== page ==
Many people feel anxiety when they go to the dentist. For a child with autism, the sensory elements of the dentist might overwhelm them and make them resist visits. However, through home practice, familiarization appointments, and support, most children with autism or other communication disorders can overcome their anxieties about dental care and enjoy positive appointments for years to come.
I’ve been practicing family dentistry for 17 years. I always try to make patients as comfortable as possible during visits. I share this list of tips for a successful and positive dental experience with professionals who treat children with autism, as well as the patients’ family.
Practice before the visit. Role-playing a dental visit in advance gives the child a sense of what to expect. It also gives parents an idea of potential challenges the child might experience. Make the activity fun for the child by turning a dental visit into a game of pretend. The speech-language pathologist or other professional acts as the dentist, while the child gets to be the patient, of course. They can lie back in a reclining chair or on a couch and open their mouth wide. This gives them a sense of what a trip to the dentist will feel like. You can also use this time to talk about the importance of regular dental visits and good oral hygiene.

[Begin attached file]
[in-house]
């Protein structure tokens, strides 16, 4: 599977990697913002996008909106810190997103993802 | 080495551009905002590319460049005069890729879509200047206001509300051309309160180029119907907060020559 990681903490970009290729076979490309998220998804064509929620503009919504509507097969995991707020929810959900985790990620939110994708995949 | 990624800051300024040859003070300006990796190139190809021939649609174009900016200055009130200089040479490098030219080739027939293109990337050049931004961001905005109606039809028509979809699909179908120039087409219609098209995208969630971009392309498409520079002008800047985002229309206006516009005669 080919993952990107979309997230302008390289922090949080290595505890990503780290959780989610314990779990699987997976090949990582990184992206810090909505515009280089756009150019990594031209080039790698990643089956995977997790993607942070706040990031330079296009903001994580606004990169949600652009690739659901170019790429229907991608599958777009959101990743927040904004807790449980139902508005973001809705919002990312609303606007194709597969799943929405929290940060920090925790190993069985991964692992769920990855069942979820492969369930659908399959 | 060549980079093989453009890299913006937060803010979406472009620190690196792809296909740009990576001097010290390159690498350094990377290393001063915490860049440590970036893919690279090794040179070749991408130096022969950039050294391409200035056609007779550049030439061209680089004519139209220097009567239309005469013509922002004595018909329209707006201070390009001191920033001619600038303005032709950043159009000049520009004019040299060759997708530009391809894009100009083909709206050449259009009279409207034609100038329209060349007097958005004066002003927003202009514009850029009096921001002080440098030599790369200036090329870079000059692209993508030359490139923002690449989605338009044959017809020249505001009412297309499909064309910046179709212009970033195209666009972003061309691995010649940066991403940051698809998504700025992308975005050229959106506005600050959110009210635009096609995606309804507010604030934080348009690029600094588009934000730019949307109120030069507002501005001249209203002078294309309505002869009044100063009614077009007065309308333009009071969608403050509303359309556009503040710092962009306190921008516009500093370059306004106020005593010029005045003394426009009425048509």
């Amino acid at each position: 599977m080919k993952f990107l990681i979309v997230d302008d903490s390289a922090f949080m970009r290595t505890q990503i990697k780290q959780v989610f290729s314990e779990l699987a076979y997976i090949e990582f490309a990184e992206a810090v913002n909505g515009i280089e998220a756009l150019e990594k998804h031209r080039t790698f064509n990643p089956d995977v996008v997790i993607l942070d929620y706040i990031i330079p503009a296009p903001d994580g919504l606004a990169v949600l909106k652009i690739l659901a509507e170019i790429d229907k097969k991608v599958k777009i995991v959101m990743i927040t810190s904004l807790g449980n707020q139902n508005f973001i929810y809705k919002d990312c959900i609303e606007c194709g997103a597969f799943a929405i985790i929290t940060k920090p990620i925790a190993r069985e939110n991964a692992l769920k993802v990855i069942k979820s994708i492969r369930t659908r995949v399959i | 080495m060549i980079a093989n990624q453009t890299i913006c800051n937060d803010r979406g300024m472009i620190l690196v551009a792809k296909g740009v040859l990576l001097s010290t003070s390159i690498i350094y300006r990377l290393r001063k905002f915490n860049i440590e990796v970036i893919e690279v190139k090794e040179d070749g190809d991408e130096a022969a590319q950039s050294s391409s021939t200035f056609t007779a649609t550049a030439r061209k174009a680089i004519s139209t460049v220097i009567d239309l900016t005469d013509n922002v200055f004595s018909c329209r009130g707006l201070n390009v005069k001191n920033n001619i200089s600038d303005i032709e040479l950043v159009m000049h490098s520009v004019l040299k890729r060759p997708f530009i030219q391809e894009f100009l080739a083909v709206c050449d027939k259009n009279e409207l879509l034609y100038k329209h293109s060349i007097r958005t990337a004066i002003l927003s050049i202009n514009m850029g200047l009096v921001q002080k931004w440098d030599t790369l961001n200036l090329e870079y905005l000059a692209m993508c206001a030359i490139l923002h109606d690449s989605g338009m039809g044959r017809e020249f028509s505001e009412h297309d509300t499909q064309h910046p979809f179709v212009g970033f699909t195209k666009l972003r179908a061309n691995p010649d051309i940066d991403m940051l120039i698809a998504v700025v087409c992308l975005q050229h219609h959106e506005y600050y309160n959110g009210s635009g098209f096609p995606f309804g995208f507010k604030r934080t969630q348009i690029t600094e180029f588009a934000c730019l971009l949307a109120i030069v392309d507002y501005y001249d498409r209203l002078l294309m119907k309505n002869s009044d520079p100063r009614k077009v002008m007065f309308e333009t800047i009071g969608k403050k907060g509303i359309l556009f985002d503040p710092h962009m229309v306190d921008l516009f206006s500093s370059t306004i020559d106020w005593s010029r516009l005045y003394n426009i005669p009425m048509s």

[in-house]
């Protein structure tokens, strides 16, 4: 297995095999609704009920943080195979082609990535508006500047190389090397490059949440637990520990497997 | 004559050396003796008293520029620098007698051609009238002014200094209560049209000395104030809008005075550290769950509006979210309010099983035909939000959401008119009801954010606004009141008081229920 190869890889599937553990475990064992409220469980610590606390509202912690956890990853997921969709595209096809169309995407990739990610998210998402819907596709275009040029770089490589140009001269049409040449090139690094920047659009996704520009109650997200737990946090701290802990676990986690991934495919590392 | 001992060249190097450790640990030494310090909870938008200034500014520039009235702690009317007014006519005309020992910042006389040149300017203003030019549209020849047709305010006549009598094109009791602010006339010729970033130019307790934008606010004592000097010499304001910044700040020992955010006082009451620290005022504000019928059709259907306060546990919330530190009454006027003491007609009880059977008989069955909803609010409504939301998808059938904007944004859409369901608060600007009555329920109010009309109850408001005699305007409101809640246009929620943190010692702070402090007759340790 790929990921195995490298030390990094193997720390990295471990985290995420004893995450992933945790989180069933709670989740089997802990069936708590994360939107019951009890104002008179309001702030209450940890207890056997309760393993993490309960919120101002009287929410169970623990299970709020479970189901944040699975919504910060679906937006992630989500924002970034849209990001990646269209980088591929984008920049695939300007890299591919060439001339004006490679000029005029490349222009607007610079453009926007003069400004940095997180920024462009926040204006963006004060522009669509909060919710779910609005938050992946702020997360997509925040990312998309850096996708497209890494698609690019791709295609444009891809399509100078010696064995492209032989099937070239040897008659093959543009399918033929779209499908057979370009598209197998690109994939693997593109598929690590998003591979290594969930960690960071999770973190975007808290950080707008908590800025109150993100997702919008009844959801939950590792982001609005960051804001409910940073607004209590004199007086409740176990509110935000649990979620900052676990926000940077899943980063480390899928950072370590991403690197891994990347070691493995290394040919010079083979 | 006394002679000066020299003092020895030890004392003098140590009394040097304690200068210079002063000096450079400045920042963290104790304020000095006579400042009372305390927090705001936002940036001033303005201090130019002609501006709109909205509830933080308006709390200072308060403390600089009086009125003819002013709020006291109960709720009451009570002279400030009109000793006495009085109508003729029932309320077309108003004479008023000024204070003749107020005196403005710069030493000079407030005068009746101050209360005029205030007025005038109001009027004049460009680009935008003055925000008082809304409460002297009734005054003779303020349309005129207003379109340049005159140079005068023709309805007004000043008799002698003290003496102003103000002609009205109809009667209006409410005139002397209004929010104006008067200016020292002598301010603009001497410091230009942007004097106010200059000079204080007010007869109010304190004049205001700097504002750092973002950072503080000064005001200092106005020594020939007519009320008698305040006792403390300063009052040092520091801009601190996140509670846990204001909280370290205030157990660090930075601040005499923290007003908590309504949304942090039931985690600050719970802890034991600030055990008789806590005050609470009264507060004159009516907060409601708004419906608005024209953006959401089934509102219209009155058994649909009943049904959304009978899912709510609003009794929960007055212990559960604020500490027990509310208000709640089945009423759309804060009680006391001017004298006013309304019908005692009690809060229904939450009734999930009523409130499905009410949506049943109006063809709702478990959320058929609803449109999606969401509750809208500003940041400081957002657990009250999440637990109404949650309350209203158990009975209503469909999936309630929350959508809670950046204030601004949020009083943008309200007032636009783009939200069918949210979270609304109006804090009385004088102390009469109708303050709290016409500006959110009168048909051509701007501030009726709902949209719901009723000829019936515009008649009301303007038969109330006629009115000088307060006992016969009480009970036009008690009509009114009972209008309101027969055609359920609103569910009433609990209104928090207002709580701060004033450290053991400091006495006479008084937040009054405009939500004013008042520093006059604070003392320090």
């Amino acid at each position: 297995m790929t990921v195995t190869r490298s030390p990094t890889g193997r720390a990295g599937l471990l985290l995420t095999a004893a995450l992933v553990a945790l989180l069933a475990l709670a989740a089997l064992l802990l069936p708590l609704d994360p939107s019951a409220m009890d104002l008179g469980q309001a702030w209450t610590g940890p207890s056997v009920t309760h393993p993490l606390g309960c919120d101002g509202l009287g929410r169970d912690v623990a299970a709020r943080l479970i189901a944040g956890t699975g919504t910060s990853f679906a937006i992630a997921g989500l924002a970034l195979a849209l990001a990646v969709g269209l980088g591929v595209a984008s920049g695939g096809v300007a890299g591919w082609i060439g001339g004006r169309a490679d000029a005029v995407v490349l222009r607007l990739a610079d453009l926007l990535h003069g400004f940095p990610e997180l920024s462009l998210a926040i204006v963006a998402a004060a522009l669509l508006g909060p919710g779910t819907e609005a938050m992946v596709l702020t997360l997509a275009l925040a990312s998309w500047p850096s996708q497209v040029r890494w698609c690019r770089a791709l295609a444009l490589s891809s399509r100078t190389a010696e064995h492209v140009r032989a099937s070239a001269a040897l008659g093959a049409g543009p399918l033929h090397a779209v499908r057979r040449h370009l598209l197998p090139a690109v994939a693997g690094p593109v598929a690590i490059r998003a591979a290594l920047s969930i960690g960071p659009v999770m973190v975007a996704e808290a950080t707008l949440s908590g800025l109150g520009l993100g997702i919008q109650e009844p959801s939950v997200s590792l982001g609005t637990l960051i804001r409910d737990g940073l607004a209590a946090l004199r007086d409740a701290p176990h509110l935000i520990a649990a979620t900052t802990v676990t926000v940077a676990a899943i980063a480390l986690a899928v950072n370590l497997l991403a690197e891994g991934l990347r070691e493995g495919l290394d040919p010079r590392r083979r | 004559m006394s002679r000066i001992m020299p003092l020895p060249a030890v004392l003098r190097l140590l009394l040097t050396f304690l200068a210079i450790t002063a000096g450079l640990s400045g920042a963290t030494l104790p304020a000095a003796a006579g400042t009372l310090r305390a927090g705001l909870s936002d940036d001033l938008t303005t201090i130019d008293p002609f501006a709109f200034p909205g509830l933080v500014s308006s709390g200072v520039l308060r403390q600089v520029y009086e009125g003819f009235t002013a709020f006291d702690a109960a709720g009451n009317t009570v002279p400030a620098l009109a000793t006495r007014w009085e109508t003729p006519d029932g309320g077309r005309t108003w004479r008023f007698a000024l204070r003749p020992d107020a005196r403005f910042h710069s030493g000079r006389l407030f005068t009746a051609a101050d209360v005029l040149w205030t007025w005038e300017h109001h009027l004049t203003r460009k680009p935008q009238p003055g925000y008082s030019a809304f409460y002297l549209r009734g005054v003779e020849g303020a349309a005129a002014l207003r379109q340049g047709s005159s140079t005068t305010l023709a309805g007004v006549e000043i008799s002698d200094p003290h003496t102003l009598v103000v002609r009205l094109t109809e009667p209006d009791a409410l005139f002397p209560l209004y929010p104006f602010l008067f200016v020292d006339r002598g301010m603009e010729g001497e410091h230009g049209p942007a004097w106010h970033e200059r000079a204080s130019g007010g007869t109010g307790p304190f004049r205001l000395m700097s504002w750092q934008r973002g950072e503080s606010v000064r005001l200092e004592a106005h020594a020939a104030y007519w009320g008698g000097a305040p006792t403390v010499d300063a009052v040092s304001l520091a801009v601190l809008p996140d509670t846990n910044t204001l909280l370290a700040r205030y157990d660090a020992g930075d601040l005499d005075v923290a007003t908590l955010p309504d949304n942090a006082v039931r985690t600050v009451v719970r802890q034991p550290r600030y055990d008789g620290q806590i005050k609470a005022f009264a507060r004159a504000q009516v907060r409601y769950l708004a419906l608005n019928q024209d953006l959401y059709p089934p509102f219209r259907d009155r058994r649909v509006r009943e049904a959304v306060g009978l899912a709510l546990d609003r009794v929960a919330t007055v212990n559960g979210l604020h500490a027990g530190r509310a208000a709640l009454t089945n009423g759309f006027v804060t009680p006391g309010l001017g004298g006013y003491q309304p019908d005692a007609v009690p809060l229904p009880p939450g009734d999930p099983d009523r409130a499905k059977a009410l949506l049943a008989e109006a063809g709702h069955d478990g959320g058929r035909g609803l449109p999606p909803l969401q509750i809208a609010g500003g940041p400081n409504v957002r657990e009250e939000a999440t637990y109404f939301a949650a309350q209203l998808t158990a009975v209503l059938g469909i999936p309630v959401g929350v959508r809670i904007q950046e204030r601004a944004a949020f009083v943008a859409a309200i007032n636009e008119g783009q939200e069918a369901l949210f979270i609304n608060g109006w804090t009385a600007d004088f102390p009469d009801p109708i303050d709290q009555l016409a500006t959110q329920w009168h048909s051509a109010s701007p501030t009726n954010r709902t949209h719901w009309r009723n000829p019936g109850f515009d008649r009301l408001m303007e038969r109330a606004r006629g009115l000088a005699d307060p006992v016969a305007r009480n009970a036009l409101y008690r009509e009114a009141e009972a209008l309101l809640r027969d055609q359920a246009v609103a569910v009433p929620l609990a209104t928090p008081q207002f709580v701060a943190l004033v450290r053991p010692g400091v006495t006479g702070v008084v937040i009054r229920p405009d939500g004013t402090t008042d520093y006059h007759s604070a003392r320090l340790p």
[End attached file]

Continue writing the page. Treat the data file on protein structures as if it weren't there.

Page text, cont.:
Schedule a familiarization appointment. One great way to help a child with autism work through anxieties is by scheduling a familiarization appointment with their dentist. These appointments involve parent and child visiting the dental office before any work gets done to the teeth. This allows them to meet staff members and get a sense of the office. If needed, schedule multiple appointments until the child feels comfortable enough to receive care. Most dental offices will happily schedule these appointments for patients and families.
Discuss any concerns. SLPs and other professionals can reassure children and their caregivers that good preparation can make their dental appointment go well. List reasons why going to the dentist is important and listen to the child’s concerns and fears. Children with autism experience a lot of anxiety about the unknown, so work through ways to make some of those overwhelming emotions feel manageable. Let them process the sensory elements of a dental visit as well, including loud noises, strange tastes and smells, and bright lights. Work through each possible challenge until the child gets used to them.
With enough preparation and support, a child with autism can experience a positive dental appointment.
Greg Grillo, DDS, has two decades of experience as a dental practitioner, including serving as a dental officer in the Navy. He specializes in emergency dentistry and writes about evidence-based practice for the Dentably blog.